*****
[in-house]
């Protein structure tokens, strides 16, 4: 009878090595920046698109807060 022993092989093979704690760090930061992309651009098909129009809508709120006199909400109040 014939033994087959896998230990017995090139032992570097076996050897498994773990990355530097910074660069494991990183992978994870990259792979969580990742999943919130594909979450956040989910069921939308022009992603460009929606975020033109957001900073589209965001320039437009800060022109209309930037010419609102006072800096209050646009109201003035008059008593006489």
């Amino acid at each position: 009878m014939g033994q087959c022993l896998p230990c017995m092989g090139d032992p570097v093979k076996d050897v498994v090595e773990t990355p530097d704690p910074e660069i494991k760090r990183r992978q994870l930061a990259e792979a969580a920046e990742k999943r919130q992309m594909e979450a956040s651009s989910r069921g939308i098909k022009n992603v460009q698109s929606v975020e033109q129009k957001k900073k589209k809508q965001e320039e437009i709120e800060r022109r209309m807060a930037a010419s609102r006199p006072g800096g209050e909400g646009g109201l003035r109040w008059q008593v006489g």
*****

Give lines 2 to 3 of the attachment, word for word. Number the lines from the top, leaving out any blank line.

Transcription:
């Protein structure tokens, strides 16, 4: 009878090595920046698109807060 022993092989093979704690760090930061992309651009098909129009809508709120006199909400109040 014939033994087959896998230990017995090139032992570097076996050897498994773990990355530097910074660069494991990183992978994870990259792979969580990742999943919130594909979450956040989910069921939308022009992603460009929606975020033109957001900073589209965001320039437009800060022109209309930037010419609102006072800096209050646009109201003035008059008593006489």
């Amino acid at each position: 009878m014939g033994q087959c022993l896998p230990c017995m092989g090139d032992p570097v093979k076996d050897v498994v090595e773990t990355p530097d704690p910074e660069i494991k760090r990183r992978q994870l930061a990259e792979a969580a920046e990742k999943r919130q992309m594909e979450a956040s651009s989910r069921g939308i098909k022009n992603v460009q698109s929606v975020e033109q129009k957001k900073k589209k809508q965001e320039e437009i709120e800060r022109r209309m807060a930037a010419s609102r006199p006072g800096g209050e909400g646009g109201l003035r109040w008059q008593v006489g």